Walker Lake users wary of federal plan
On the surface, a federal plan to send more water to Walker Lake sounds like salvation for an injured ecosystem.
To some upstream observers, it sounds like a modern-day scheme to rob Peter and pay Paul.
Those observers include some Douglas County commissioners, who were asked recently by the Bureau of Land Management for comments on the plan.
The BLM is gathering comments for a report on the environmental impacts of obtaining water and rights from willing sellers in the Walker River basin.
The federal government is currently litigating over several claims to Walker River water rights. Acquisition of existing rights could help to settle some of those claims and restore Walker Lake’s ecosystem.
The lake has been threatened by increasing water salinity, which is harmful to tui chub and the Lahontan cutthroat trout. Decreases in the fish population could mean more than 1,400 migrating loons and other fish-eating birds would avoid the lake. More water could help the fish.
The west fork of the Walker cuts through southern Douglas County, where it is dammed to form Topaz Lake. Though the Walker River doesn’t irrigate much Douglas ag land, it is used extensively for ranching in neighboring Smith and Mason valleys.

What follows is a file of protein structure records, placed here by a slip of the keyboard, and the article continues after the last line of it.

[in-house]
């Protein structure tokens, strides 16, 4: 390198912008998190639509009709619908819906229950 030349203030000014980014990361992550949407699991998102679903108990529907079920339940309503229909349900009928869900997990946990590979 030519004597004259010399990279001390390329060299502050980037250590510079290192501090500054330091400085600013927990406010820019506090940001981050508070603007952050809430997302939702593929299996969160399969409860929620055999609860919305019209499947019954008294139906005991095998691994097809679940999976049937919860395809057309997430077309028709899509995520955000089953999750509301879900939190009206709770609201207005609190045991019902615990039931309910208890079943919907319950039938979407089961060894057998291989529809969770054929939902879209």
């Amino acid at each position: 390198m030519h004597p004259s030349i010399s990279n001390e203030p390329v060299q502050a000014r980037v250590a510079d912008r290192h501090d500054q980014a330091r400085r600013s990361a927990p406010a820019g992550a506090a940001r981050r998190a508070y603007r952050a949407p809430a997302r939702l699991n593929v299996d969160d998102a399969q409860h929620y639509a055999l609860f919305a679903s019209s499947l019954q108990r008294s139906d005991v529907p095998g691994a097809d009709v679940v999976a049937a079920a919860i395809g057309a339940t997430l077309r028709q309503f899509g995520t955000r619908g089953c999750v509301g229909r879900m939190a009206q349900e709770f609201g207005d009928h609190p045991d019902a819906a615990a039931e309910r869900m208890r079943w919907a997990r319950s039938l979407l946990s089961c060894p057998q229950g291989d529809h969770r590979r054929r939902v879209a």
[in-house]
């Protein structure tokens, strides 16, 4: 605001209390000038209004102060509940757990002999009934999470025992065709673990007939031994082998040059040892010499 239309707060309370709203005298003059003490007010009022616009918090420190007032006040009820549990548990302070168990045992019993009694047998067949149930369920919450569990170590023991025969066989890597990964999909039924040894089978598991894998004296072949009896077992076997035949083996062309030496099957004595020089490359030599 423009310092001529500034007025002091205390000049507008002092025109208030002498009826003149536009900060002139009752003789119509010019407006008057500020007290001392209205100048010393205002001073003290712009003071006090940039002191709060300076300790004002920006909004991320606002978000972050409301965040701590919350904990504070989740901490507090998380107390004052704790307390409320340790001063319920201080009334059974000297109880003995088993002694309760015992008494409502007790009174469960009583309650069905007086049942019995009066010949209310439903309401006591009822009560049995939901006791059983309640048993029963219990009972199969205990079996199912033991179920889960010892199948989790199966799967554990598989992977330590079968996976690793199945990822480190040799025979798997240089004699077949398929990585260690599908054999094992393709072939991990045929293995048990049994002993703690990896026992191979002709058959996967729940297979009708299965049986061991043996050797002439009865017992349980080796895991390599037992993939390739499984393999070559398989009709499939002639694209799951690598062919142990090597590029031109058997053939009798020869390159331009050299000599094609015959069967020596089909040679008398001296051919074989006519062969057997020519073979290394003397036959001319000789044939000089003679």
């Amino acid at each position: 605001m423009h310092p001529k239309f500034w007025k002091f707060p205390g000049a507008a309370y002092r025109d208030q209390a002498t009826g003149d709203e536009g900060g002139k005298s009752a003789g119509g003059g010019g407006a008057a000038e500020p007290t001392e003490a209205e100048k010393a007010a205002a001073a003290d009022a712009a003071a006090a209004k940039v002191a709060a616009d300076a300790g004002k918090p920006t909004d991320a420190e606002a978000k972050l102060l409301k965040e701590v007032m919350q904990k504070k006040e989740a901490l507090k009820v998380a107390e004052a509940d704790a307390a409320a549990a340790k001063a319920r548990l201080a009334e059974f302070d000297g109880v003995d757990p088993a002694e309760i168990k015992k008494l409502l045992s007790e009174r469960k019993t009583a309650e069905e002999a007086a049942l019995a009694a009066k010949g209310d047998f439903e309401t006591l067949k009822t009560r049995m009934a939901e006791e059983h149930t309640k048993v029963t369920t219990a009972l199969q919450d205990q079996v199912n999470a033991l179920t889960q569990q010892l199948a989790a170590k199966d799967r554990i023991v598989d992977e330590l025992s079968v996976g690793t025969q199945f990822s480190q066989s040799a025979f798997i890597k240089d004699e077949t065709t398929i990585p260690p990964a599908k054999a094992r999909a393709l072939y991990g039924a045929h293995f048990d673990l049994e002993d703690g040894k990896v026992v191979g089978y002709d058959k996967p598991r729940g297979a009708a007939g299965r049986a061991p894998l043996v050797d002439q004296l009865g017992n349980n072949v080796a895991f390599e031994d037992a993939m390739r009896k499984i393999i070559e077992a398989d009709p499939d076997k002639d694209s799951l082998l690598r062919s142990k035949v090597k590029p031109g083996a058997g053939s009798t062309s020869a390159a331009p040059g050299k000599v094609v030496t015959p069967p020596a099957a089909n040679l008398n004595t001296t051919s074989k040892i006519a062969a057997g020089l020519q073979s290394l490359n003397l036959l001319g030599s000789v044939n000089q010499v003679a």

Douglas commissioners told BLM representative Dan Jacquet they favor farmland over fish.
“I understand why the people in Hawthorne would like to see (Walker) lake get higher,” said commissioner Bernie Curtis. “But you harm one end of the lifestyle to help the other end.”
“We’re going to be hungry before long if we keep drying up land,” added commissioner Kelly Kite.
“When you place plants, animals and fish on a higher priority than human beings, that’s where I draw the line,” said Commissioner Steve Weissinger. “To me, growing crops is more important than fish.”
Jacquet emphasized that the agency plans to consider economic issues, but couldn’t make any promises.
“We do want to go into this with our eyes open and consider those impacts,” he said.
The public comment period, which started Feb. 1, is the first step in a process that could take up to two years.
A draft environmental impact statement is expected Aug. 25. Once the initial statement is complete, another round of comment will be held and further amendments will be made.